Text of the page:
Joy Hirsch Aug 2013 Joy Hirsch, Ph.D., Professor of Psychiatry and Neurobiology, Yale School of Medicine. Joy Hirsch has recently been recruited to Yale University to head a new Brain Function Laboratory leaving her previous position as Professor of Neuroscience at Columbia University where she was the Director and founder of the university-wide Functional MRI Research Center and the Program for Imaging and Cognitive Science, PICS.Her research on the human brain has focused on understanding principles of the relationships between the brain, mind, and behavior, and the translation of these advances to serve medical applications. Current new directions for her laboratory at Yale aim to understand the neural processes that underlie interpersonal communication and, in particular, neural mechanisms that are engaged during interpersonal interactions including eye-to-eye and face-to-face contact as well as verbal communication including talking and listening. These new investigations open a novel era of neural investigations that focus on multiple interacting brains rather than the more traditional approaches focused on single brains, and aim to impact social  conditions related dynamic neural coupling between dyads. Professor Hirsch has published over 120 peer-reviewed scientific papers and chapters, is a popular world-wide lecturer on the brain, and served as a curator for the 2010-2011 Brain Exhibit at the American Museum of Natural History. She was awarded the prestigious Gamow Science prize in 2009 for her accomplishments in science and was one of the five women scientists featured in the 2011 World Science Festival. Professor Hirsch has been an active teacher at both Columbia University and at Yale University, and has mentored many student trainees at all levels of the academic pathway. Contact:
10329_584130720613_455483_nJ. Adam Noah, Ph.D., Associate Research Scientist, is a research faculty member of the Brain Function Laboratory experienced in computational systems and methods of brain imaging and application functional near-infrared spectroscopy to clinical and basic neuroscience research. His background in patient care and rehabilitation via the use of virtual reality interventions contributes a significant segment to the lab and its future directions. Adam is experienced in recording and data analysis techniques associated with functional near-infrared spectroscopy (fNIRS). His focus in the lab extends his previous interests and expertise using functional brain recording techniques combined with video games as tools to understand mechanisms of motor control, decision-making and cognitive function. Contact:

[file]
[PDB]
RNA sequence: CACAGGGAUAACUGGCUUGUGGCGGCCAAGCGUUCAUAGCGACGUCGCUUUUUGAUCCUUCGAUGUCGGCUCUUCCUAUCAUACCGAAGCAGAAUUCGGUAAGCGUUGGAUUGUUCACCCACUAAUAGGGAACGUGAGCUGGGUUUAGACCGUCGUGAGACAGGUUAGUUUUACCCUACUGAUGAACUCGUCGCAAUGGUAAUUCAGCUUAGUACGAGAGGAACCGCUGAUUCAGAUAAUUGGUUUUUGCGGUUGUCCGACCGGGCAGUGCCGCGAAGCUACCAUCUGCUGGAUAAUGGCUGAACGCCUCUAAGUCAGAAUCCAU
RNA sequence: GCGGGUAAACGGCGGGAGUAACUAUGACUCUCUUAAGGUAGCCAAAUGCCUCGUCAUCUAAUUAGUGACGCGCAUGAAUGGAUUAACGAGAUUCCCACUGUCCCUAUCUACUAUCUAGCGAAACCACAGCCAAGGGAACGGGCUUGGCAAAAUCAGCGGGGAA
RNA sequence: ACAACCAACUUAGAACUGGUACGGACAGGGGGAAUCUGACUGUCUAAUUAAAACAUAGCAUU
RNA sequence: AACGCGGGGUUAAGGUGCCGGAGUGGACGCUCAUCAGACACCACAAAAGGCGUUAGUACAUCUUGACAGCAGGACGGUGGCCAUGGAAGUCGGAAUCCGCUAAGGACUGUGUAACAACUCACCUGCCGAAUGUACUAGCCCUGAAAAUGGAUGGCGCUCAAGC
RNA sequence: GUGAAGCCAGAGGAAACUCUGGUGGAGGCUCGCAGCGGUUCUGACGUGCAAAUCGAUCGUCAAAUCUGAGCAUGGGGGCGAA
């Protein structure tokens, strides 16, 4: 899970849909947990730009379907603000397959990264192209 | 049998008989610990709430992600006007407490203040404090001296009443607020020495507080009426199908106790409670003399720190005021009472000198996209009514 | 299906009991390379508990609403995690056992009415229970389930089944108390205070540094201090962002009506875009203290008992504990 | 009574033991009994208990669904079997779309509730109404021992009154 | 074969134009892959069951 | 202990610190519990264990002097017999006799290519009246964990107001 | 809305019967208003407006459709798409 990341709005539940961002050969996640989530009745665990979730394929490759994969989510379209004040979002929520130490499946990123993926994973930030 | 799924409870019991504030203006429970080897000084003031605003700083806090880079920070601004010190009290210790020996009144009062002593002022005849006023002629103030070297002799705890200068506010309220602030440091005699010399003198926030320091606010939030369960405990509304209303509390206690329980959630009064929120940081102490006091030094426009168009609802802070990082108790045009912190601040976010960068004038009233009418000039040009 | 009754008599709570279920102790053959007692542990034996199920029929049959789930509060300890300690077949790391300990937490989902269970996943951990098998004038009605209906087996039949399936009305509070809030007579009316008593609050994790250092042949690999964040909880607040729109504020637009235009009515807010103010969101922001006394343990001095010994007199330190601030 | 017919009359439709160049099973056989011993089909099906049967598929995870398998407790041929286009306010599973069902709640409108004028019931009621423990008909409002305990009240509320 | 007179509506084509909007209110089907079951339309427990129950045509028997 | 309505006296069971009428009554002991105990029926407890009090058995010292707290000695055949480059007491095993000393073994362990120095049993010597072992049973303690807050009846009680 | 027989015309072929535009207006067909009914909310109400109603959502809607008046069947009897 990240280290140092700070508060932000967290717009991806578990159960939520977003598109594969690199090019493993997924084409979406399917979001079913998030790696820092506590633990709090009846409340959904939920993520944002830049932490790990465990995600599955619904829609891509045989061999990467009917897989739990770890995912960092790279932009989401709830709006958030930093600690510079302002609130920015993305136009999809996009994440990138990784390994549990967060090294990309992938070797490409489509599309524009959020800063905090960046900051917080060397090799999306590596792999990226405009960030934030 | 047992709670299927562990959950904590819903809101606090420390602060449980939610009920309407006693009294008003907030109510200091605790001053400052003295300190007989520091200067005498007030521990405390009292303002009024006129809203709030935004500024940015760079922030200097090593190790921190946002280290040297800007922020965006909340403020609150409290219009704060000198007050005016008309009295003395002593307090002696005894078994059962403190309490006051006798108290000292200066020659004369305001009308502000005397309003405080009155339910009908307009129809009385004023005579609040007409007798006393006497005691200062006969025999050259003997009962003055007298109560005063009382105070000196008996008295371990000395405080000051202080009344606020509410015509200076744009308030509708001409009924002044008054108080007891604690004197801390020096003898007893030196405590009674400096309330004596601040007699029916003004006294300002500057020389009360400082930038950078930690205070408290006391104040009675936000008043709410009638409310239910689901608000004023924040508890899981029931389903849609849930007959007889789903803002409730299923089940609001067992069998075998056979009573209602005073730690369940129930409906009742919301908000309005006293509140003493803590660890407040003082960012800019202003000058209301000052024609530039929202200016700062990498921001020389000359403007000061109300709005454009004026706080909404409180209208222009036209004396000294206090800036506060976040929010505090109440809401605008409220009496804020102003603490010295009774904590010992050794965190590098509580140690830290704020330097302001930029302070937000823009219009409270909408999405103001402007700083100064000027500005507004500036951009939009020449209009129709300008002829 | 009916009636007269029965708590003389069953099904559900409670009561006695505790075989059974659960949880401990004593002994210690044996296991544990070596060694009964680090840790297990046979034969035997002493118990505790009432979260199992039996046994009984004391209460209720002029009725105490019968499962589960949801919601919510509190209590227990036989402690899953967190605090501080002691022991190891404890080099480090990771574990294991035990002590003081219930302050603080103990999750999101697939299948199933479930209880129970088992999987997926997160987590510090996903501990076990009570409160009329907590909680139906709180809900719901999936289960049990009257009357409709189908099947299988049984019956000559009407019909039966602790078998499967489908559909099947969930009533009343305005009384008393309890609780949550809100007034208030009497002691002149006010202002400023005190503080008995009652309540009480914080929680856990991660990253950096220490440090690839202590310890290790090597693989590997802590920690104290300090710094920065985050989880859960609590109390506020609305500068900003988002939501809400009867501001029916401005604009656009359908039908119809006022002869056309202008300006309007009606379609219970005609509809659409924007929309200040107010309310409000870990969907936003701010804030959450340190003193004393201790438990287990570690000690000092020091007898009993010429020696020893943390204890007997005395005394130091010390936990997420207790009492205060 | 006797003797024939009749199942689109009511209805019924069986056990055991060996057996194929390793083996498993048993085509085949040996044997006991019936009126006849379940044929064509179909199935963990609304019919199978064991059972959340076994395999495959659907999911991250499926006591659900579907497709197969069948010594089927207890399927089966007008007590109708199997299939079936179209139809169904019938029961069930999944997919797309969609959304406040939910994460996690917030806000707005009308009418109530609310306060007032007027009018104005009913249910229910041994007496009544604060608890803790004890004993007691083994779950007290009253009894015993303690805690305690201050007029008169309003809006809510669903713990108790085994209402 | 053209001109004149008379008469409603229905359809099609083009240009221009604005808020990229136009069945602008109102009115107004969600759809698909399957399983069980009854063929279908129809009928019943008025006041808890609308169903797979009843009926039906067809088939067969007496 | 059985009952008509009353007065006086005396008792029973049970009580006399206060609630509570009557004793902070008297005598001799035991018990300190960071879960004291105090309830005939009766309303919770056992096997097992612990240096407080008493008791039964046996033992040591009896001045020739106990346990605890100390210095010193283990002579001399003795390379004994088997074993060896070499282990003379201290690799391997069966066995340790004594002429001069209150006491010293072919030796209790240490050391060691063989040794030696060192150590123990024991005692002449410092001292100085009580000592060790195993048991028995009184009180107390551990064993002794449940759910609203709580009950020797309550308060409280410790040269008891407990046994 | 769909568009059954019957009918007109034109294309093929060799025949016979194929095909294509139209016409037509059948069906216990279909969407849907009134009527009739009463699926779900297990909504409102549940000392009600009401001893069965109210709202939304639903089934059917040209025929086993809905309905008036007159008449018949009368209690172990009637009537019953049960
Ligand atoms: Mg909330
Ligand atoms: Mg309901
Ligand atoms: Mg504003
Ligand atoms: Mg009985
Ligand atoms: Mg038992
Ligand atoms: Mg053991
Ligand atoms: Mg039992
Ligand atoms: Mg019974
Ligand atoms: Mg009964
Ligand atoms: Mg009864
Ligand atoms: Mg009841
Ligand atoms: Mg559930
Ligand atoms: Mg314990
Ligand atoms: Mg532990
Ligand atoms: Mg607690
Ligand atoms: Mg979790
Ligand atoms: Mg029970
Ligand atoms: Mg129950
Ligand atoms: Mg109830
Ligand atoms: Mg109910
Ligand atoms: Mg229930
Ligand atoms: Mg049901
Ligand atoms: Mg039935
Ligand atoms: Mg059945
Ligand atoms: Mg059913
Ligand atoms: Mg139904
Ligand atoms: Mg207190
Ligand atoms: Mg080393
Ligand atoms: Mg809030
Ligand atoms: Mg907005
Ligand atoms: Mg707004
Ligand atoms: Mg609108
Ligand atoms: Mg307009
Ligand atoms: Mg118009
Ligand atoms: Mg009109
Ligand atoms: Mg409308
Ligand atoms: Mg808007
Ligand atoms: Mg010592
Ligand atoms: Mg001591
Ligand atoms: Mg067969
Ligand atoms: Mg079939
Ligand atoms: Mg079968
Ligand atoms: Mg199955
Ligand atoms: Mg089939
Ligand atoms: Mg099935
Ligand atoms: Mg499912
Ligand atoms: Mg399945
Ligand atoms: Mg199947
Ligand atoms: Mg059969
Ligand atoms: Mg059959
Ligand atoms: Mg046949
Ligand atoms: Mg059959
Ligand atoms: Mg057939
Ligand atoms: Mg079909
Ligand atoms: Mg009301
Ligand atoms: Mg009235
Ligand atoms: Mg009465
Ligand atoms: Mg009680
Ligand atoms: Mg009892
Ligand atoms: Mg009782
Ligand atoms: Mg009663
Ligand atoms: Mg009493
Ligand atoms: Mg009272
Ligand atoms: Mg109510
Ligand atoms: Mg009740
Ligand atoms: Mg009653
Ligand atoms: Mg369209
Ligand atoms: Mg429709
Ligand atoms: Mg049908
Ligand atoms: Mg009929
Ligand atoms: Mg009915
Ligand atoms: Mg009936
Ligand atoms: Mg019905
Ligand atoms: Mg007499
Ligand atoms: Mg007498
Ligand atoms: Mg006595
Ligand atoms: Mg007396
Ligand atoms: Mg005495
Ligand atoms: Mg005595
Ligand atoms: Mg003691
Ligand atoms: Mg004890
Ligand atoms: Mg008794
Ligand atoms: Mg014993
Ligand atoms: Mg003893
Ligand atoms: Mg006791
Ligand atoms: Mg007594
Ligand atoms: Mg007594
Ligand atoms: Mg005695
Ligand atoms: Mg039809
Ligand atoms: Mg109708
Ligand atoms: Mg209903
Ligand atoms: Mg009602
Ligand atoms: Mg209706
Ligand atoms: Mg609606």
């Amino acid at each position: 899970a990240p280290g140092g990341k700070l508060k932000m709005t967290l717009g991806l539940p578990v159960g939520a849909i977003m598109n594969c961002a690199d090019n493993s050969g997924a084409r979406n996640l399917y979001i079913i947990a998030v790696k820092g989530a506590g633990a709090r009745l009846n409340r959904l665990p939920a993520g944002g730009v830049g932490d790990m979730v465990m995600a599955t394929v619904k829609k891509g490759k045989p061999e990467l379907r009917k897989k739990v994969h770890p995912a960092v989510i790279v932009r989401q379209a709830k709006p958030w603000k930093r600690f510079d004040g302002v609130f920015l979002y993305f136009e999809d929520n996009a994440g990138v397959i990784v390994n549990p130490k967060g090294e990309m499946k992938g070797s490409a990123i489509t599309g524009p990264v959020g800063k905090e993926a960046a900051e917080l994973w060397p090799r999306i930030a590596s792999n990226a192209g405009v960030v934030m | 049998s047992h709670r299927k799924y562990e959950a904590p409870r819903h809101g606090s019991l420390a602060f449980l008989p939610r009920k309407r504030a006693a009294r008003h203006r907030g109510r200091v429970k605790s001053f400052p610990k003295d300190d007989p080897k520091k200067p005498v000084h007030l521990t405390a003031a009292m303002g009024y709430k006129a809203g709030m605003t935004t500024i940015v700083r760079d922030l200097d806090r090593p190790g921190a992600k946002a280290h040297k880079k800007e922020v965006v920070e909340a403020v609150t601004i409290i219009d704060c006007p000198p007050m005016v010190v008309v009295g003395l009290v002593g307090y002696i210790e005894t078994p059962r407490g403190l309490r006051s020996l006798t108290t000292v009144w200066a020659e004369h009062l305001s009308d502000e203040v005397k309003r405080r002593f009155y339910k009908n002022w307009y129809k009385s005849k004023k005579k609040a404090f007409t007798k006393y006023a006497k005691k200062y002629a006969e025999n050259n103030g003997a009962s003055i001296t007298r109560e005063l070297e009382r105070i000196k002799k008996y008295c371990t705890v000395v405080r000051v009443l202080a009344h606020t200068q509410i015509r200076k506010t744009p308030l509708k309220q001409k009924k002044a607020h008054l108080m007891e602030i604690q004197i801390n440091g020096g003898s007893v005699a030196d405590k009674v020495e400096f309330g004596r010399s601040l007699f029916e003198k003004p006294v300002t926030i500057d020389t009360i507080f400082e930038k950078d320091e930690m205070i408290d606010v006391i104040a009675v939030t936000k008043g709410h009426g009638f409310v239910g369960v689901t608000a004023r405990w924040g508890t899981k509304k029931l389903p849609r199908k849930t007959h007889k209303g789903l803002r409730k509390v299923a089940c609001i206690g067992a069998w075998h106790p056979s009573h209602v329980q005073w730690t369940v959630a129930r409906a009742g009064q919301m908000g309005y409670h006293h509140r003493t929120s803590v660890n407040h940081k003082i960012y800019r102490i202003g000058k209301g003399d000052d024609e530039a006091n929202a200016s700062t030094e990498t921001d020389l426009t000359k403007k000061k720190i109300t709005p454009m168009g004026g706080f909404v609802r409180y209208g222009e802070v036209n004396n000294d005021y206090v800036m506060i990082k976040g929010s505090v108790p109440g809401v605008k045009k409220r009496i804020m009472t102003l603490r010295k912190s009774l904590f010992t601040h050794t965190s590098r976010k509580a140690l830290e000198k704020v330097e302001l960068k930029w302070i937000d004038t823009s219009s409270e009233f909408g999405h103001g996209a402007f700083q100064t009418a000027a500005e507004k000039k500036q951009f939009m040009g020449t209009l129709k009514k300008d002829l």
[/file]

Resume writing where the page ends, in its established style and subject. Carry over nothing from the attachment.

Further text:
YMS1313_0402_X_ZhangXian Zhang, Ph.D., Associate Research Scientist, is a research faculty member of the Brain Function Laboratory experienced in neural physiology and mathematics. His  research interest include computational neuroscience, signal processing, and neuroimaging technologies, such as electroencephalography (EEG), fNIRS, and fMRI and their applications in psychiatry, vision science, social interactions, and decision making. Contact:
Ray Cappiello has been a Research Project Manager for the Hirsch laboratory research team for over 15 years, prior to Yale at Columbia University, and before that, at Memorial Sloan-Kettering Cancer Center. His research role includes management of active grants, financial oversight, and coordination of all components of the research. Ray also develops neuroimaging paradigms, and provides quality assurance and calibrations of laboratory equipment and stimuli for behavioral tests, generation of visual and auditory stimuli, data acquisition, subject management, maintenance of project summaries, regulatory compliance. Contact:
Swethasri Dravida is a graduate student at Yale School of Medicine. She received her BS degree in mathematics and brain and cognitive sciences from Massachusetts Institute of Technology in 2013. Her current research interests include using functional near-infrared spectroscopy and EEG to study aspects of social interaction such as eye contact and joint attention especially in clinical contexts, such as autism.

Termara Parker graduated summa cum laude and Phi Beta Kappa with a B.S. in Biology from Howard University. For her honors thesis, she explored the neurophysiological consequences of simian immunodeficiency virus (SIV) on the fetal macaque brain under the direct supervision of Dr. Mark Burke. During her undergraduate summers, Termara conducted research at the Massachusetts Institute of Technology and used various neuroimaging techniques to study the morphological and functional differences between the brains of individuals with autism spectrum disorder (ASD) and neurotypical individuals. She was also involved in a project in Dr. Eva Ratai’s laboratory at Massachusetts General Hospital testing whether the balance of inhibitory and excitatory neurotransmitters is altered in the brains of individuals with ASD. Her research interests include using fNIRS and EEG to examine the neural correlates of face processing in individuals with ASD.